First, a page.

If a surface $S$ representing the equation $z=f(x,y)$ is “smooth” near the point $P=\left(x_0,y_0,z_0\right)$, where $z_0=f(x_0,y_0)$, then it will have a tangent plane (see Fig. 1). In this section, we will derive the equation of this plane.

 Figure 1

Later in this chapter, we will learn under which conditions the surface is smooth.

#### Read more about the derivation of the equation of the tangent plane

We recall that the slope of the curve formed by the intersection of $S$ and the plane $y=y_0$ at $P$ is $f_x(x_0,y_0)$. Let’s call the tangent line to the curve of of $f(x,y_0)$ at the point $P$, $L_1$.
The equation of $L_1$ is
$$z-z_0=f_x(x_0,y_0)\times(x-x_0)\quad\text{and}\quad y=y_0.$$

• Recall from single variable calculus that the equation of the line tangent to the curve $\small&space;{\color{Gray}&space;z=f(x)}$ at $\small&space;{\color{Gray}(x_0,y_0)&space;}$ is $\small&space;{\color{Gray}&space;z-z_0=f'(x_0)(x-x_0).&space;}$Here we just need to replace $\small&space;{\color{Gray}&space;f'(x_0)}$ by $\small&space;{\color{Gray}&space;f_x(x_0,y_0)&space;}$

If $f_x(x_0,y_0)\neq 0$, we can rewrite the decription of $L_1$ in the regular format as:
$$L_1:\quad\frac{x-x_0}{1}= \frac{z-z_0}{f_x(x_0,y_0)},\quad\text{and}\quad y=y_0.$$
Similarly $L_2$ that is the tangent line to the intersection of $S$ and the plane $x=x_0$ at the point $P$ is described by:
$$L_2:\quad \frac{y-y_0}{1}=\frac{z-z_0}{f_y(x_0,y_0)}\quad\text{and}\quad x=x_0.$$
The direction vectors of the lines $L_1$ and $L_2$ are
\begin{align*}
\end{align*}
respectively.

• Recall that the line that is parallel to $\small&space;{\color{Gray}\vec{v}=(a,b,c)&space;}$ and passing through $\small&space;{\color{Gray}(x_0,y_0,z_0)&space;}$ is described by $\small&space;{\color{Gray}\dfrac{x-x_0}{a}=\dfrac{y-y_0}{b}=\dfrac{z-z_0}{c}&space;}$ . $\small&space;{\color{Gray}\vec{v}&space;}$ is called the direction vector of this line.

The tangent plane to the surface $S$ at the point $P$ is defined to be the plane that contains both lines $L_1$ and $L_2$. Equivalently, we can say the tangent plane contains both direction vectors $\vec{v}_1$ and $\vec{v}_2$. Therefore, the cross product of $\vec{v}_1$ and $\vec{v}_2$ is normal to the tangent plane and to the surface $S$ at the point $P$:
$$\vec{n}=\vec{v}_2\times\vec{v}_1=\begin{vmatrix} \hat{i} & \hat{j} & \hat{k}\\ 0 & 1 & f_y(x_0,y_0)\\ 1 & 0 & f_x(x_0,y_0) \end{vmatrix}=f_x(x_0,y_0)\hat{i}+f_y(x_0,y_0)\hat{j}-\hat{k}$$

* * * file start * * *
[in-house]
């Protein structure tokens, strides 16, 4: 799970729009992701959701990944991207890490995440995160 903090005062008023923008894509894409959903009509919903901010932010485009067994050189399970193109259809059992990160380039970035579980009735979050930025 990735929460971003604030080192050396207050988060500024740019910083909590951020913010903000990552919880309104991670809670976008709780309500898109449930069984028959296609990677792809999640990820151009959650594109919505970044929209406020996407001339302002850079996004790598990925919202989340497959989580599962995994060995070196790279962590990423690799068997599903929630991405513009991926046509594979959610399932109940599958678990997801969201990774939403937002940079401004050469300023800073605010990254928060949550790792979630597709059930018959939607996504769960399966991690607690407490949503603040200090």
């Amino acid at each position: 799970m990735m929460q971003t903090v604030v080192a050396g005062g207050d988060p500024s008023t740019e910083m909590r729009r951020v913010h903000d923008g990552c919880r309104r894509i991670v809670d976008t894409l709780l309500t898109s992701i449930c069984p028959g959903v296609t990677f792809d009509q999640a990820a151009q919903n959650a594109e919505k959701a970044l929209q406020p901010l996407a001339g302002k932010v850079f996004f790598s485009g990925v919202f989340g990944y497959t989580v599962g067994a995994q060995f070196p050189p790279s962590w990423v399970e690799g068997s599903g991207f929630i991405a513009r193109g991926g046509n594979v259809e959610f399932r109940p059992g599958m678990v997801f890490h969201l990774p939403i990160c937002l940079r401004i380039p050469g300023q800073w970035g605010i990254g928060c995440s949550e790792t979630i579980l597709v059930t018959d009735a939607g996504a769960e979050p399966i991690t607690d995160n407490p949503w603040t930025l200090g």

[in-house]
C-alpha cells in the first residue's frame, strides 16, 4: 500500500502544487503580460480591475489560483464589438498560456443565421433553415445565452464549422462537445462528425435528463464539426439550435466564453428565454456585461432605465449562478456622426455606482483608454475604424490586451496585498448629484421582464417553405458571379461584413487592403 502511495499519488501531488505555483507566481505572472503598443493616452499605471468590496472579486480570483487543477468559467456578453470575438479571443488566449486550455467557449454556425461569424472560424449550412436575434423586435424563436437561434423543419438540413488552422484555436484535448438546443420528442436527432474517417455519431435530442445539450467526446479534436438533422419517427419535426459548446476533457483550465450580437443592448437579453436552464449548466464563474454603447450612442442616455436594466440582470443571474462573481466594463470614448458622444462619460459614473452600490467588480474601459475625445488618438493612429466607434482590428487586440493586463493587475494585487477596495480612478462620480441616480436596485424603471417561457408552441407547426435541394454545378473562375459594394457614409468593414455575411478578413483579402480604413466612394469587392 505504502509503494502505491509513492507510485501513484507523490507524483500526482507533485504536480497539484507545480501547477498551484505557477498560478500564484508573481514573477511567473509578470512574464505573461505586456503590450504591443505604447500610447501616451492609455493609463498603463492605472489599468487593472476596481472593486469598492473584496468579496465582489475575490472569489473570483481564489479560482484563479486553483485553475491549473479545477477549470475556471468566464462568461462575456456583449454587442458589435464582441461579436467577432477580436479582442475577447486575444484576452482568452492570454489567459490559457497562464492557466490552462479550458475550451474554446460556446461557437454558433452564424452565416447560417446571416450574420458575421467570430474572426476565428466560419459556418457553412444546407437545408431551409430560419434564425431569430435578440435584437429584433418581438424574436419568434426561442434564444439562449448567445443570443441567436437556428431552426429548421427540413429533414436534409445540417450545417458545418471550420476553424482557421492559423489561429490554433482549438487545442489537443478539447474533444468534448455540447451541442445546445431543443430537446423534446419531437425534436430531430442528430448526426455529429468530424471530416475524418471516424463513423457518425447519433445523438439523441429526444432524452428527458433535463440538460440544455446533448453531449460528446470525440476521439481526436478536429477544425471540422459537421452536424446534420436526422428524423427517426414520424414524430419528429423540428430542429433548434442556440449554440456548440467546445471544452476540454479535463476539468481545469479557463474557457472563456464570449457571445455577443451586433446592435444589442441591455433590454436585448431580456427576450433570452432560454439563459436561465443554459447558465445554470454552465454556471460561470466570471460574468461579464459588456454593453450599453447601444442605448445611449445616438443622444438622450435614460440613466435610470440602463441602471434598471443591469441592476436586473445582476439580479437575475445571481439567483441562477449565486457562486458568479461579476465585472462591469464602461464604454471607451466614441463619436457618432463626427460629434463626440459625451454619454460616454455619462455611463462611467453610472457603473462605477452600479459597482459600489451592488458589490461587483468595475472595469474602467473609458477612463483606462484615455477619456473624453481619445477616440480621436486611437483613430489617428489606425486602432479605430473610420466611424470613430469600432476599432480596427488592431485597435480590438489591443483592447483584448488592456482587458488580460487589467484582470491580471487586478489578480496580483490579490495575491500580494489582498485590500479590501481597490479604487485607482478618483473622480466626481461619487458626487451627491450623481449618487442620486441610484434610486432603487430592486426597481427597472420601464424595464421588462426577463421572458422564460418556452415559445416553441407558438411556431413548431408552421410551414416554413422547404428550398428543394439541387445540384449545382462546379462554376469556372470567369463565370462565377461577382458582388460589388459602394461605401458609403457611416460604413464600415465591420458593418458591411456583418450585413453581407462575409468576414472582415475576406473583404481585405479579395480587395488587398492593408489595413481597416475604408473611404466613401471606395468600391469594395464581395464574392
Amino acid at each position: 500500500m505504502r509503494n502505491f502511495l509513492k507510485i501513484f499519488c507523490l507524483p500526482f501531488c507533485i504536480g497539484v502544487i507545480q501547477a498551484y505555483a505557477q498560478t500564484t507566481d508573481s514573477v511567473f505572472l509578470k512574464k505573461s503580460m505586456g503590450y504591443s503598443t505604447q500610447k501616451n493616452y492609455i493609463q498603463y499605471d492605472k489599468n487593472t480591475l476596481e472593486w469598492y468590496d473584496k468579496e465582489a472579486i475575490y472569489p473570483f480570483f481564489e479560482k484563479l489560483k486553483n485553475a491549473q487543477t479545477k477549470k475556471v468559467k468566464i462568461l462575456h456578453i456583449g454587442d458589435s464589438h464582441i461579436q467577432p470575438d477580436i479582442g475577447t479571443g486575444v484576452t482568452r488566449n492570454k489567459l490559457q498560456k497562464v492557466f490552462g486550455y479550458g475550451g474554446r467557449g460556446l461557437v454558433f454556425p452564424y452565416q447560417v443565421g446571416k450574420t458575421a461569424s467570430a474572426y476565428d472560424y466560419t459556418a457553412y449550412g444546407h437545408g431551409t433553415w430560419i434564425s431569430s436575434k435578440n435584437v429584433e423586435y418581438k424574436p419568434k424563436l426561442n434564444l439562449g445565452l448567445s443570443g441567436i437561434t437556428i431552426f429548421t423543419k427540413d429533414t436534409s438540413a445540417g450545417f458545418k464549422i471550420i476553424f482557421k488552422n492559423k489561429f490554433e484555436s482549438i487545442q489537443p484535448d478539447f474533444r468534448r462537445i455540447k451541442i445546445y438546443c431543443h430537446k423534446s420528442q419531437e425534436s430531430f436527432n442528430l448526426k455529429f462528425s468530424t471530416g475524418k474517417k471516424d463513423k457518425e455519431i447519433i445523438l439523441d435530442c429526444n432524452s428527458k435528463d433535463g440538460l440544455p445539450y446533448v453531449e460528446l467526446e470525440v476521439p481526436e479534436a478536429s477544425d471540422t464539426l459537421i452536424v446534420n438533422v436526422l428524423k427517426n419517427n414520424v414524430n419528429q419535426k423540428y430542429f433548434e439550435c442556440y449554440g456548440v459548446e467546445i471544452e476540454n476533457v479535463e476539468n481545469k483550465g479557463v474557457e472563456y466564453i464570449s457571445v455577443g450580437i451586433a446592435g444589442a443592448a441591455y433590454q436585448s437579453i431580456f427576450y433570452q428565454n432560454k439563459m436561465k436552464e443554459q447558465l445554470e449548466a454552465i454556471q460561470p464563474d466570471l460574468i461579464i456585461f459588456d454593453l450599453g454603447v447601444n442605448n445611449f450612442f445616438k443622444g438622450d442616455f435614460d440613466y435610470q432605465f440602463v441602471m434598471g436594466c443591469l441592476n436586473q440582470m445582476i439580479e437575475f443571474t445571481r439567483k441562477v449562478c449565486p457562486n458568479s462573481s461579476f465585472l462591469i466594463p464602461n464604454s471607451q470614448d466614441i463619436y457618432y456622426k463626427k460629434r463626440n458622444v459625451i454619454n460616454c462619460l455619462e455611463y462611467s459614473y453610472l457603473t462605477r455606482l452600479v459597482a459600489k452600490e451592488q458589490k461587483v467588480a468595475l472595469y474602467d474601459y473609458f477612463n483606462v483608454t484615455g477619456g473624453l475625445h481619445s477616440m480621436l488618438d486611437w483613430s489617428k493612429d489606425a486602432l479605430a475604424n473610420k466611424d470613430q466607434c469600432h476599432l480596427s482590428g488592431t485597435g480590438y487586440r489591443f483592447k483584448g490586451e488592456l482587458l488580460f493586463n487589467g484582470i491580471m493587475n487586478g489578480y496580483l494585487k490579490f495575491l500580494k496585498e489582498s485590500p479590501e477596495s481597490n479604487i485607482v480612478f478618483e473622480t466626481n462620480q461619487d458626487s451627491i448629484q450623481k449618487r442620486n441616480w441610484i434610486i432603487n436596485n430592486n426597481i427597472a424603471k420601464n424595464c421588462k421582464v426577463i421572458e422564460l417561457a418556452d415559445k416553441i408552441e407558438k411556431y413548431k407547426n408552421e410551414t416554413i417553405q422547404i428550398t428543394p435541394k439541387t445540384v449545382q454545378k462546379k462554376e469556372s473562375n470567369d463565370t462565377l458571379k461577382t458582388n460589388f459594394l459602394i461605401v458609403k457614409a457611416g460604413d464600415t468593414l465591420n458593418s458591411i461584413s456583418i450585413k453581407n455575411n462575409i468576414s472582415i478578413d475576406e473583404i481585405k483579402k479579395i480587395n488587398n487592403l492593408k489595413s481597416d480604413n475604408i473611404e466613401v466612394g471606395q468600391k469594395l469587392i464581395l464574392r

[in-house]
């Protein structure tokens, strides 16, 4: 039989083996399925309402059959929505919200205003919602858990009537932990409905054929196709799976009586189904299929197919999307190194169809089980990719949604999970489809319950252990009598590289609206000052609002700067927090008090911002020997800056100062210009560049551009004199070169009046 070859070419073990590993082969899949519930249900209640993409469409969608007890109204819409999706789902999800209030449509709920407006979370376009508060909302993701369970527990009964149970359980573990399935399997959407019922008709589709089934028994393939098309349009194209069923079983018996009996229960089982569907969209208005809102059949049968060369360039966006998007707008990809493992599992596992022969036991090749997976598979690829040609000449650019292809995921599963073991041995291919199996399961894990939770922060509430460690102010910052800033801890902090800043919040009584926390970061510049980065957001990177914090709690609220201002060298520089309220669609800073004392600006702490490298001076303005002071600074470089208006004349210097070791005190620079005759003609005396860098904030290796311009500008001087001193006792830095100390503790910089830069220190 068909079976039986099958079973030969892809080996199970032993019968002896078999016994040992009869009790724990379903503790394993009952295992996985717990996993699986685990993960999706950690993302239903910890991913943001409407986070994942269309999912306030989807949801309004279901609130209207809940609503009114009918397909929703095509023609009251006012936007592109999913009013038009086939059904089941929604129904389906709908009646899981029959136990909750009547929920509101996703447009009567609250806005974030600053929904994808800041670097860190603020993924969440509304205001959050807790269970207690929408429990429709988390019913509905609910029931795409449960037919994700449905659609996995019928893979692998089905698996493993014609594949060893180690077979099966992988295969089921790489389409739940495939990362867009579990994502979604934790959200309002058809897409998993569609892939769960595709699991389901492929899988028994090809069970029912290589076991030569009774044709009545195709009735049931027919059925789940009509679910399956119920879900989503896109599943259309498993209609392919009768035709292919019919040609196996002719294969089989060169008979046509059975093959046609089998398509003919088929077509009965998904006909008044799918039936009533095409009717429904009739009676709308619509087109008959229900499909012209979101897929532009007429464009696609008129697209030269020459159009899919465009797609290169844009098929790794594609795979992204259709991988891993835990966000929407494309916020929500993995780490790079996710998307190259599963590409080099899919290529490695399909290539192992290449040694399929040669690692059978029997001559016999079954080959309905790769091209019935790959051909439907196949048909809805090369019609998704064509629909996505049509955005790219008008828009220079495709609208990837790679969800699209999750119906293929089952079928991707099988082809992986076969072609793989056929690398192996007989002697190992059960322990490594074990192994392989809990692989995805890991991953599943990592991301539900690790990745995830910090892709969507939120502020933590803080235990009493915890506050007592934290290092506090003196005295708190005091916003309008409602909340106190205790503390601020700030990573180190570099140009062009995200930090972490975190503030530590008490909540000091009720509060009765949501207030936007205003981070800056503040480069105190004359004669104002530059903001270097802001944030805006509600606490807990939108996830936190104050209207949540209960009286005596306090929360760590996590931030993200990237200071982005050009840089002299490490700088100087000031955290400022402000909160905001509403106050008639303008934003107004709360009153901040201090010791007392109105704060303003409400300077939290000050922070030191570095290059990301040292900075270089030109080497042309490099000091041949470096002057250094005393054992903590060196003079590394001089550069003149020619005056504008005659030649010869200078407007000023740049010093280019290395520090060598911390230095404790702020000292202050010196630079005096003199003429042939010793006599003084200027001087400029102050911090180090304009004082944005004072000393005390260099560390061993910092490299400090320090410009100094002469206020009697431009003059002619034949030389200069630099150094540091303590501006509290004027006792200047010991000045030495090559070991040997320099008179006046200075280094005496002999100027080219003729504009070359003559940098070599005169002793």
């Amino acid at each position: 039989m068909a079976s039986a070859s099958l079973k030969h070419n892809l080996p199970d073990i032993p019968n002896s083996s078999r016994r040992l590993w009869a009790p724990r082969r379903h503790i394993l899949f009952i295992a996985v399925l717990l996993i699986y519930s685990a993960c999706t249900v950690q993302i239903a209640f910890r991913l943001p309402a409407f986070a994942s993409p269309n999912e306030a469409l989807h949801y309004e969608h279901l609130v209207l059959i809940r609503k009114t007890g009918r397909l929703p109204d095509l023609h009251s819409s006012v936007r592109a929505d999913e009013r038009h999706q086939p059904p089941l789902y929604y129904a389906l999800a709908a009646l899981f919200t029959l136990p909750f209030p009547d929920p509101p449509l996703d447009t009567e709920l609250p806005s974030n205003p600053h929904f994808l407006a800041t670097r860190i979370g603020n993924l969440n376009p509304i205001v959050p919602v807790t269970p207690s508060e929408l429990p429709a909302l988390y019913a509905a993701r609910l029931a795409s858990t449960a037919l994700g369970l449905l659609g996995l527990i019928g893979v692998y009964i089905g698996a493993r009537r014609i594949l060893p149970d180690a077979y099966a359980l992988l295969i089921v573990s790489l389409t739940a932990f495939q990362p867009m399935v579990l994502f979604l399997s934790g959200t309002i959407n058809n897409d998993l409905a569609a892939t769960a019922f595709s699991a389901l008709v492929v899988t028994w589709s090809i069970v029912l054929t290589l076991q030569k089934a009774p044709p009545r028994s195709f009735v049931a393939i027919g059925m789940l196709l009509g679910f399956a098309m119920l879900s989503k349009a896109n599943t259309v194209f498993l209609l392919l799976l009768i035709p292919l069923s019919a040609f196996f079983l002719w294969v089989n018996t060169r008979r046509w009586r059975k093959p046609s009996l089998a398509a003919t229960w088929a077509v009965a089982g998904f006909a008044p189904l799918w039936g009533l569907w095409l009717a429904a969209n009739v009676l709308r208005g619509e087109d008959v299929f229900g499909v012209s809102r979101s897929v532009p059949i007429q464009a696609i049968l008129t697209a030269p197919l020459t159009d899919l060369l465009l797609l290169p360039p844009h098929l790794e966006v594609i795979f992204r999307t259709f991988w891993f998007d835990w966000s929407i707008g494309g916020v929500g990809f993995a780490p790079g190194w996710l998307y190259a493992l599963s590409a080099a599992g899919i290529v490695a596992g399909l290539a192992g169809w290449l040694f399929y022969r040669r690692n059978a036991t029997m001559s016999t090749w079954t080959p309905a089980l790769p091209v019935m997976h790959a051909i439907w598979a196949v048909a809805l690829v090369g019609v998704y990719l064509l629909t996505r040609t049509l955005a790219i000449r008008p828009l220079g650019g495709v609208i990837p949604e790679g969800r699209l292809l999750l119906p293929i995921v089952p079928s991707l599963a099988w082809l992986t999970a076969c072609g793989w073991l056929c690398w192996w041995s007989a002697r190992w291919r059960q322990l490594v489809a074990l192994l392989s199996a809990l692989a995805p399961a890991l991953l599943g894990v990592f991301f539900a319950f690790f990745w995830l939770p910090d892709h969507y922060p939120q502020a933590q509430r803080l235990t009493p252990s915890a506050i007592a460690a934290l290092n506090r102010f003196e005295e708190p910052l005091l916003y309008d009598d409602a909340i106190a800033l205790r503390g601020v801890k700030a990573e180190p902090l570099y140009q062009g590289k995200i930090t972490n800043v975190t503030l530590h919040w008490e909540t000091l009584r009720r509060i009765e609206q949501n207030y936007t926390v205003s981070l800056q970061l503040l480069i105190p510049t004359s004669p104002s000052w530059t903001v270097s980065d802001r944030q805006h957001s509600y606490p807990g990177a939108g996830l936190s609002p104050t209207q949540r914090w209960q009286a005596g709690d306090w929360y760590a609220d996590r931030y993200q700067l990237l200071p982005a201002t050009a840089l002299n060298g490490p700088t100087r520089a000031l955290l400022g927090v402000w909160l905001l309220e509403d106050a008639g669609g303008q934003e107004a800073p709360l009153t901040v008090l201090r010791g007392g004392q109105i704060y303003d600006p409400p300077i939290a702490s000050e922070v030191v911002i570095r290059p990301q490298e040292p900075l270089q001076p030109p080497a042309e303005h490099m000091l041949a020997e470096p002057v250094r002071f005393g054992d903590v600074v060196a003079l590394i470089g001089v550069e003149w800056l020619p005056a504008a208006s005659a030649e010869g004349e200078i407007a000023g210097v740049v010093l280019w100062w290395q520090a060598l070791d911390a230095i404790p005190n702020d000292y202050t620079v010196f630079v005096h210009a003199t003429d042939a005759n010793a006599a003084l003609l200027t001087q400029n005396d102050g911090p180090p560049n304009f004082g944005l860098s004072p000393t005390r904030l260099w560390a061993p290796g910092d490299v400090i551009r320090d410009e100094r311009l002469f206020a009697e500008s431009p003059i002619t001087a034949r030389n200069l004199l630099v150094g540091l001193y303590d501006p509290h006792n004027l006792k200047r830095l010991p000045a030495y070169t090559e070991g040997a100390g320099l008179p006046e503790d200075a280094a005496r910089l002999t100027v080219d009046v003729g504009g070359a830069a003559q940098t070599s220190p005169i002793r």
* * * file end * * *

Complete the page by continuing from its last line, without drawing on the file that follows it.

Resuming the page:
• Recall that if two non-parallel vectors $\small&space;{\color{Gray}&space;\vec{v}_1&space;}$  and $\small&space;{\color{Gray}&space;\vec{v}_2&space;}$ are in the plane $\small&space;{\color{Gray}&space;\Omega&space;}$, then $\small&space;{\color{Gray}&space;\vec{v}_1\times\vec{v}_2&space;}$ is perpendicular to the plane $\small&space;{\color{Gray}&space;\Omega&space;}$ and to any vector that is in $\small&space;{\color{Gray}&space;\Omega&space;}$.

Because the equation of a plane passing through $(x_0,y_0,z_0)$ with normal $\vec{n}=(n_1,n_2,n_3)$ is:
$$n_1(x-x_0)+n_2 (y-y_0)+n_3(z-z_0)=0,$$
the equation of the tangent plane reads:
$$f_x(x_0,y_0)(x-x_0)+f_y(x_0,y_0)(y-y_0)-(z-z_0)=0$$
or it can be rewritten as:
$$z=z_0+f_x(x_0,y_0)(x-x_0)+f_y(x_0,y_0)(y-y_0)$$

• We will see later in this chapter that not only does the tangent plane contain $L_1$ and $L_2$ but also it contains the tangent line to the intersection of $S$ and any plane which is perpendicular to the $xy$-plane at $(x_0,y_0,z_0)$. That’s why it is called the “tangent plane.”

The equation of the tangent plane to the surface $z=f(x,y)$ at the point $P=(x_0,y_0,z_0)$ is given by:
$z=z_0+f_x(x_0,y_0)(x-x_0)+f_y(x_0,y_0)(y-y_0),\label{TangentPlane-0} \tag{*}$ where $z_0=f(x_0,y_0)$.

• If $f_x(x_0,y_0)=f_y(x_0,y_0)=0$, the tangent plane is perpendicular to the $z$-axis and is given by
$$z=z_0.$$

• Because $\vec{n}=\left(f_x(x_0,y_0),f_y(x_0,y_0),-1\right)$ is perpendicular to $S$ at $(x_0,y_0,z_0)$, the equation of the line normal to $S$ at the point $P$ is:
$\bbox[#F2F2F2,5px,border:2px solid black]{\large \frac{x-x_0}{f_x(x_0,y_0)}=\frac{y-y_0}{f_y(x_0,y_0)}=\frac{z-z_0}{-1}.}$
If either $f_x(x_0,y_0)=0$ or $f_y(x_0,y_0)=0$, the above equation needs to be modified.
Example
Find the tangent plane and the normal line to the surface $S$ given by $z=x^2y-x+2$ at the point $(1,0,1)$.
Solution
First we calculate $\frac{\partial z}{\partial x}(1,0)$ and $\frac{\partial z}{\partial y}(1,0)$:
$$\frac{\partial z}{\partial x}=2xy-1 \Rightarrow \frac{\partial z}{\partial x}(1,0)=-1$$
$$\frac{\partial z}{\partial y}=x^2 \Rightarrow \frac{\partial z}{\partial y}(1,0)=1$$
Therefore the equation of the tangent plane at $(1,0,1)$ is:
$$z=\underbrace{z_0}_{=1}+\underbrace{\frac{\partial z}{\partial x}(x_0,y_0)}_{=-1} (x-\underbrace{x_0}_{=1})+\underbrace{\frac{\partial z}{\partial y}(x_0,y_0)}_{=1} (y-\underbrace{y_0}_{=0})$$
$$\Rightarrow z=1-(x-1)+y$$

The equation of the line normal to $S$ at $(1,0,1)$ is:
$$\frac{x-1}{-1}=\frac{y-0}{1}=\frac{z-1}{-1}$$